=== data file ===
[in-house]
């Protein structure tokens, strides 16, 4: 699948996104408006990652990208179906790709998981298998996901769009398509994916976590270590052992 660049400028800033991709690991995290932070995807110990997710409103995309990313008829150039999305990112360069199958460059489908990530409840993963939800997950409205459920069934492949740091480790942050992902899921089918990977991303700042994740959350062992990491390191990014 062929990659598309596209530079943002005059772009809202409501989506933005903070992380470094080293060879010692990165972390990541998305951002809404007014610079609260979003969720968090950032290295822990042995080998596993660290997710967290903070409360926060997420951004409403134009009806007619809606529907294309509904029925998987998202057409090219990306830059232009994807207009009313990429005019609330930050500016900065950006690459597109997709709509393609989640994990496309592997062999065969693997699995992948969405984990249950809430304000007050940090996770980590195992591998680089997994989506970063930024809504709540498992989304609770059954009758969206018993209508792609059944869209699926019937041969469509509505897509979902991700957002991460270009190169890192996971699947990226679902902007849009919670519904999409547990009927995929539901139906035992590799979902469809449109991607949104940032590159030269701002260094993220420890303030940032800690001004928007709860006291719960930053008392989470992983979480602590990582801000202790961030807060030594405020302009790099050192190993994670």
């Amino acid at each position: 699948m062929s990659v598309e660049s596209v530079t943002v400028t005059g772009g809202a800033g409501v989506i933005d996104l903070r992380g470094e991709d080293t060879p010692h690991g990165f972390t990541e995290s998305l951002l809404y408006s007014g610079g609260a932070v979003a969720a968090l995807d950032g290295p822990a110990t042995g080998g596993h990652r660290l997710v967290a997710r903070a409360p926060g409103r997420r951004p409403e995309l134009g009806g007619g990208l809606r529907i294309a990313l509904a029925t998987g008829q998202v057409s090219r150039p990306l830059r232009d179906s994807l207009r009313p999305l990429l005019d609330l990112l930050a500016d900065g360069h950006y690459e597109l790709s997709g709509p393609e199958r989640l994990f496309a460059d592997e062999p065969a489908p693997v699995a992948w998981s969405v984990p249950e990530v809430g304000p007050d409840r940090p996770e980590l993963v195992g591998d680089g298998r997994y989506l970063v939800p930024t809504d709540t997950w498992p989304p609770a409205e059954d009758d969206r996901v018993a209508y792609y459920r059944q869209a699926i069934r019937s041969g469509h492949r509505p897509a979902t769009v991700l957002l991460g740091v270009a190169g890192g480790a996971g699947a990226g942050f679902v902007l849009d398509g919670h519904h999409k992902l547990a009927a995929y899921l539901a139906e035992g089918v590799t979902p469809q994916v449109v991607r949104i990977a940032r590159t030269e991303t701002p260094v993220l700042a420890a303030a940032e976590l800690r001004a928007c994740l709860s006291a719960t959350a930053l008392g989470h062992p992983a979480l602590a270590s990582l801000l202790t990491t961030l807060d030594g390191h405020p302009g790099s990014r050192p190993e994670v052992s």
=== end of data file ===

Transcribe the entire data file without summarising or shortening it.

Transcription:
[in-house]
């Protein structure tokens, strides 16, 4: 699948996104408006990652990208179906790709998981298998996901769009398509994916976590270590052992 660049400028800033991709690991995290932070995807110990997710409103995309990313008829150039999305990112360069199958460059489908990530409840993963939800997950409205459920069934492949740091480790942050992902899921089918990977991303700042994740959350062992990491390191990014 062929990659598309596209530079943002005059772009809202409501989506933005903070992380470094080293060879010692990165972390990541998305951002809404007014610079609260979003969720968090950032290295822990042995080998596993660290997710967290903070409360926060997420951004409403134009009806007619809606529907294309509904029925998987998202057409090219990306830059232009994807207009009313990429005019609330930050500016900065950006690459597109997709709509393609989640994990496309592997062999065969693997699995992948969405984990249950809430304000007050940090996770980590195992591998680089997994989506970063930024809504709540498992989304609770059954009758969206018993209508792609059944869209699926019937041969469509509505897509979902991700957002991460270009190169890192996971699947990226679902902007849009919670519904999409547990009927995929539901139906035992590799979902469809449109991607949104940032590159030269701002260094993220420890303030940032800690001004928007709860006291719960930053008392989470992983979480602590990582801000202790961030807060030594405020302009790099050192190993994670």
């Amino acid at each position: 699948m062929s990659v598309e660049s596209v530079t943002v400028t005059g772009g809202a800033g409501v989506i933005d996104l903070r992380g470094e991709d080293t060879p010692h690991g990165f972390t990541e995290s998305l951002l809404y408006s007014g610079g609260a932070v979003a969720a968090l995807d950032g290295p822990a110990t042995g080998g596993h990652r660290l997710v967290a997710r903070a409360p926060g409103r997420r951004p409403e995309l134009g009806g007619g990208l809606r529907i294309a990313l509904a029925t998987g008829q998202v057409s090219r150039p990306l830059r232009d179906s994807l207009r009313p999305l990429l005019d609330l990112l930050a500016d900065g360069h950006y690459e597109l790709s997709g709509p393609e199958r989640l994990f496309a460059d592997e062999p065969a489908p693997v699995a992948w998981s969405v984990p249950e990530v809430g304000p007050d409840r940090p996770e980590l993963v195992g591998d680089g298998r997994y989506l970063v939800p930024t809504d709540t997950w498992p989304p609770a409205e059954d009758d969206r996901v018993a209508y792609y459920r059944q869209a699926i069934r019937s041969g469509h492949r509505p897509a979902t769009v991700l957002l991460g740091v270009a190169g890192g480790a996971g699947a990226g942050f679902v902007l849009d398509g919670h519904h999409k992902l547990a009927a995929y899921l539901a139906e035992g089918v590799t979902p469809q994916v449109v991607r949104i990977a940032r590159t030269e991303t701002p260094v993220l700042a420890a303030a940032e976590l800690r001004a928007c994740l709860s006291a719960t959350a930053l008392g989470h062992p992983a979480l602590a270590s990582l801000l202790t990491t961030l807060d030594g390191h405020p302009g790099s990014r050192p190993e994670v052992s």